Category Archives: plant diseases

Very Special Tree People


It was difficult to bear the removal of our very large, old maple tree. I think this video was the only way I could make sense of it. (You’ll need to follow the link to view this.)

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Autumn

The morns are meeker than they were,
The nuts are getting brown;
The berry’s cheek is plumper,
The rose is out of town.

The maple wears a gayer scarf,
The field a scarlet gown.
Lest I should be old-fashioned,
I’ll put a trinket on.

-Emily Dickinson

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Harvest For the Future

samples selected for seed saving

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It seems wise – and maybe genetically prudent – that I should use the best samples from my harvest for saving seed. I try to find the most robust plant and its fruits for this task. The tomatoes that seem to resist cracking and disease and yet taste the best are selected. The least alien-shaped green peppers with the best taste are my “targets” for seed saving. Other qualifiers for my future harvests include:

• samples with the best color
• early fruits
• large fruits but not gigantic samples
• best taste trumps most other considerations

This is the first time in my gardening season that I think seriously about the next year. It’s just part of the cycle of the gardener’s life.

Anyone needing some information on saving seeds would do well to visit Seed Savers Exchange.

As a result of some friends on the Seed Savers Forum I am revising this post to add some information that I had forgotten and, in some cases, just didn’t know.

Dreyadin from the SSE Forum reminded me that it’s important to make an effort to keep the characteristics of a strain true to type. In other words, it would be counter productive to pick atypical samples such as those that may be very large, oddly-shaped, or extremely early or late. You more than likely originally picked seeds that produce fruits you like. There’s no reason to try to change them.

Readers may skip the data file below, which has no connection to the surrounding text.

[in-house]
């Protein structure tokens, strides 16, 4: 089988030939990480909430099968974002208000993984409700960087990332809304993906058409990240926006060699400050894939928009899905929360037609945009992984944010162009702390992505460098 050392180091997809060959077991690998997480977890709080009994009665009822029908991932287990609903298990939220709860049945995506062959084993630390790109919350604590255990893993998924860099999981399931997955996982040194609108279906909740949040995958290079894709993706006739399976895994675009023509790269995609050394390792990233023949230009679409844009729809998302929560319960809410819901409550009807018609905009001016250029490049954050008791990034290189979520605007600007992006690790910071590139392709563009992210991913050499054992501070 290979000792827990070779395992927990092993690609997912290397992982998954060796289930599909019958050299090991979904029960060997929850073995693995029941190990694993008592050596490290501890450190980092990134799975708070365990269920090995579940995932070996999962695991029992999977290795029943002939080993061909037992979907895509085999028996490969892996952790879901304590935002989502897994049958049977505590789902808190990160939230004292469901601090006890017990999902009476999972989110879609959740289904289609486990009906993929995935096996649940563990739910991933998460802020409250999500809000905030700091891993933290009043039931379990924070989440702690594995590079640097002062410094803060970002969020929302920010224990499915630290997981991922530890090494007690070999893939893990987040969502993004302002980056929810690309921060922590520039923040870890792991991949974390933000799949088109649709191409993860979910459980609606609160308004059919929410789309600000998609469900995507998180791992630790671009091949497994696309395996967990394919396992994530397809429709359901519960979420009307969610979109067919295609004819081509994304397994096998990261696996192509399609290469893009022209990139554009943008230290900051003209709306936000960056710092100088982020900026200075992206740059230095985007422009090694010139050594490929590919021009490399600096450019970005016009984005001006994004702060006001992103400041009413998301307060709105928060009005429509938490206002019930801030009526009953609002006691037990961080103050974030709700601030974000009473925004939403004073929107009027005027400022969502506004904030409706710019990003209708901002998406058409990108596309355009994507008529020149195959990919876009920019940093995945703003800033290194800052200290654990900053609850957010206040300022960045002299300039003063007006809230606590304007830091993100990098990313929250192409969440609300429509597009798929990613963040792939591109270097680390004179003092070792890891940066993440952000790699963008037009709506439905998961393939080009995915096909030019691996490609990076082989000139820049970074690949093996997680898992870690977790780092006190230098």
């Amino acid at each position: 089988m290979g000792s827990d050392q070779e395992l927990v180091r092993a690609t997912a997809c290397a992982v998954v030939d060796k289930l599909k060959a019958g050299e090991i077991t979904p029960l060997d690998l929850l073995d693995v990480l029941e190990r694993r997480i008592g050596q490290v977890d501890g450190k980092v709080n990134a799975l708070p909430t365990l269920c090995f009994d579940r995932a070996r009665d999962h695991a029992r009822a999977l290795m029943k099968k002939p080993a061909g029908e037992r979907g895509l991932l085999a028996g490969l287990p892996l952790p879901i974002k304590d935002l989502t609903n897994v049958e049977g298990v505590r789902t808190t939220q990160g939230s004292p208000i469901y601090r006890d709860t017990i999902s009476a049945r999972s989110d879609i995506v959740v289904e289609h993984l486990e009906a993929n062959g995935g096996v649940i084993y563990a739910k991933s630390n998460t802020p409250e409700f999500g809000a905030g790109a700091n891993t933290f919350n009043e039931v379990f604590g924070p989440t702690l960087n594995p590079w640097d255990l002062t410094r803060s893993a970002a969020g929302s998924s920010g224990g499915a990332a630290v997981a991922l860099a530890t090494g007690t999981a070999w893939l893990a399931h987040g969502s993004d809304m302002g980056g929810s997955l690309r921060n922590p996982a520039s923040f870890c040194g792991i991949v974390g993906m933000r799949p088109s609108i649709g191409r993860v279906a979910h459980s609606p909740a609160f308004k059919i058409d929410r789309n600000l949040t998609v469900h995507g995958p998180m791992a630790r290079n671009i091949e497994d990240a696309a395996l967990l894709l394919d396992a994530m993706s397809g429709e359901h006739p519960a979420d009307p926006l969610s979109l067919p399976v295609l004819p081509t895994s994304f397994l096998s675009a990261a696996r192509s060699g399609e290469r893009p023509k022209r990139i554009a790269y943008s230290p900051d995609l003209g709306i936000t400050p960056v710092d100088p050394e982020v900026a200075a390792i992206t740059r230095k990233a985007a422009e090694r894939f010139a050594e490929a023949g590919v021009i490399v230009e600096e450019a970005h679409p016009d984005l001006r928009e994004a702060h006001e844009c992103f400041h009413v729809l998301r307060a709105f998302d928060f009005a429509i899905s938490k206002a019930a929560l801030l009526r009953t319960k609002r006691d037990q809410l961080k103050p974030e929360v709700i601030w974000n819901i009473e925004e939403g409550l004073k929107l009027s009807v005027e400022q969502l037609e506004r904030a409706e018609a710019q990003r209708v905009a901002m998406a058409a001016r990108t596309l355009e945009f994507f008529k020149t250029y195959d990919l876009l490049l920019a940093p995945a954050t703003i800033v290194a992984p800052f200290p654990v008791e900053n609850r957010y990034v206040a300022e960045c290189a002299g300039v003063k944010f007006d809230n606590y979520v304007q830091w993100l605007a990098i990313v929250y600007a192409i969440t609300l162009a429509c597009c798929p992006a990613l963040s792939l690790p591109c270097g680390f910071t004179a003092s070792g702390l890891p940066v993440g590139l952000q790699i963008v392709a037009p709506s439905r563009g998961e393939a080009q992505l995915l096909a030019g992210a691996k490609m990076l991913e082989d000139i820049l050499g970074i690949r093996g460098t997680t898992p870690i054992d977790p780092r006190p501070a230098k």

He further says, “Just keeping an eye out that you are selecting from healthy plants also is a factor.. in a situation where the plant may be effected one year, and if you have limited recourse.. there are a few methods to help try to decontaminate the seed.. but the result is usually a serious decrease in percentage of viable seeds left over.” Also, ” (It’s) always good to make sure you really clean equipment between batches just in case. Better safe than sorry.”

Finally, Dreyadin brings up a point that my photo seems to contradict. He says, “Just in the case of some peppers you use at the green stage.. you want those to fully ripen before collecting seed from them.” The photo does not completely represent vegetables selected for seed saving. My pole beans and green peppers are way too green for this purpose. Also, the two smaller yellow crook-neck squash are for eating while the larger almost-a-gourd one has mature seeds. I just thought the pole beans looked nicer in the photo than the brown ones I have been using for seed saving.

I use a fermentation process to rid my tomato seeds of pathogens. Dreyadin points to some more drastic means of doing this. He says, “The other methods to try to get rid of some of the more harsh pathogens are hot water treatment… bleach treatment.. and TSP (trisodium phosphate) treatment to name a few. They are all harsh.. the hot water one is the least toxic.. but regardless.. big loss in viability. Those are used in attempts to try to get rid of some of the diseases that get past the gel.. but Tobacco Mosiac Virus.. yer pretty much screwed as it gets right into the embryo.”

Again, thanks Dreyadin.

The revision also begs an additional photo…

Kentucky Wonder pole beans ready for saving

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Tomato Blight is Here!

Is this tomato blight?

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There is a disturbing article out of Rodale, the publishers of Organic Gardening, that tomato blight has been confirmed in several states. For tomato growers, both farmers and home gardeners, this is no small thing. This is the same disease that caused the mid-19th century Irish potato famine.

I suggest that you read Rodale’s article and do exactly what they say if you find symptoms of tomato blight in your own garden.

I am not sure that the photos taken in my garden this afternoon pictured here show evidence of tomato blight. I will research it further. In the mean time you might want to take a look at the Rodale article and then take a look at your tomato plants.

An Update Today…
I’ve come across a pretty good video for those wishing to identify late blight. This piece filmed last year for the University of Wisconsin – Madison is helpful in not only the description of late blight but also has information as to how to destroy the plants. Not all options given are organic but information for organic growers is offered. -Bill

Is this tomato blight?

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